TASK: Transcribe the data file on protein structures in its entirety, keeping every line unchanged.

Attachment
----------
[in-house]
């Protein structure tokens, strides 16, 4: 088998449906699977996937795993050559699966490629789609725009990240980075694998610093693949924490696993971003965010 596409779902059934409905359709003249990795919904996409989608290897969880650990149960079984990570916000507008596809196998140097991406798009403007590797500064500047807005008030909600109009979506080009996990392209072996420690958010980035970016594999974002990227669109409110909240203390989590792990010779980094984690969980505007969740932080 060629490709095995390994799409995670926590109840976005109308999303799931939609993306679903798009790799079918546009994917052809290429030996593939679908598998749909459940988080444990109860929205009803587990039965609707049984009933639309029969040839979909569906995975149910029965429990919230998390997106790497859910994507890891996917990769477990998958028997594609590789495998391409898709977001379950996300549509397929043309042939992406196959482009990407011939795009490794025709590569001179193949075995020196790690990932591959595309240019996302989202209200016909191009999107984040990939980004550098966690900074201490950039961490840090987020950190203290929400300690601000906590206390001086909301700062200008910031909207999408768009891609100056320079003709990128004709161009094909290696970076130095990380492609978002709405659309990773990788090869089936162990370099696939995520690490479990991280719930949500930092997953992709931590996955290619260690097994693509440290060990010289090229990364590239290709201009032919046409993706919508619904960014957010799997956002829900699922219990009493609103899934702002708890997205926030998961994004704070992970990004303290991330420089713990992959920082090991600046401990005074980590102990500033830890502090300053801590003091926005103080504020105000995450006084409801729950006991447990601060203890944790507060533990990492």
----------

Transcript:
[in-house]
């Protein structure tokens, strides 16, 4: 088998449906699977996937795993050559699966490629789609725009990240980075694998610093693949924490696993971003965010 596409779902059934409905359709003249990795919904996409989608290897969880650990149960079984990570916000507008596809196998140097991406798009403007590797500064500047807005008030909600109009979506080009996990392209072996420690958010980035970016594999974002990227669109409110909240203390989590792990010779980094984690969980505007969740932080 060629490709095995390994799409995670926590109840976005109308999303799931939609993306679903798009790799079918546009994917052809290429030996593939679908598998749909459940988080444990109860929205009803587990039965609707049984009933639309029969040839979909569906995975149910029965429990919230998390997106790497859910994507890891996917990769477990998958028997594609590789495998391409898709977001379950996300549509397929043309042939992406196959482009990407011939795009490794025709590569001179193949075995020196790690990932591959595309240019996302989202209200016909191009999107984040990939980004550098966690900074201490950039961490840090987020950190203290929400300690601000906590206390001086909301700062200008910031909207999408768009891609100056320079003709990128004709161009094909290696970076130095990380492609978002709405659309990773990788090869089936162990370099696939995520690490479990991280719930949500930092997953992709931590996955290619260690097994693509440290060990010289090229990364590239290709201009032919046409993706919508619904960014957010799997956002829900699922219990009493609103899934702002708890997205926030998961994004704070992970990004303290991330420089713990992959920082090991600046401990005074980590102990500033830890502090300053801590003091926005103080504020105000995450006084409801729950006991447990601060203890944790507060533990990492």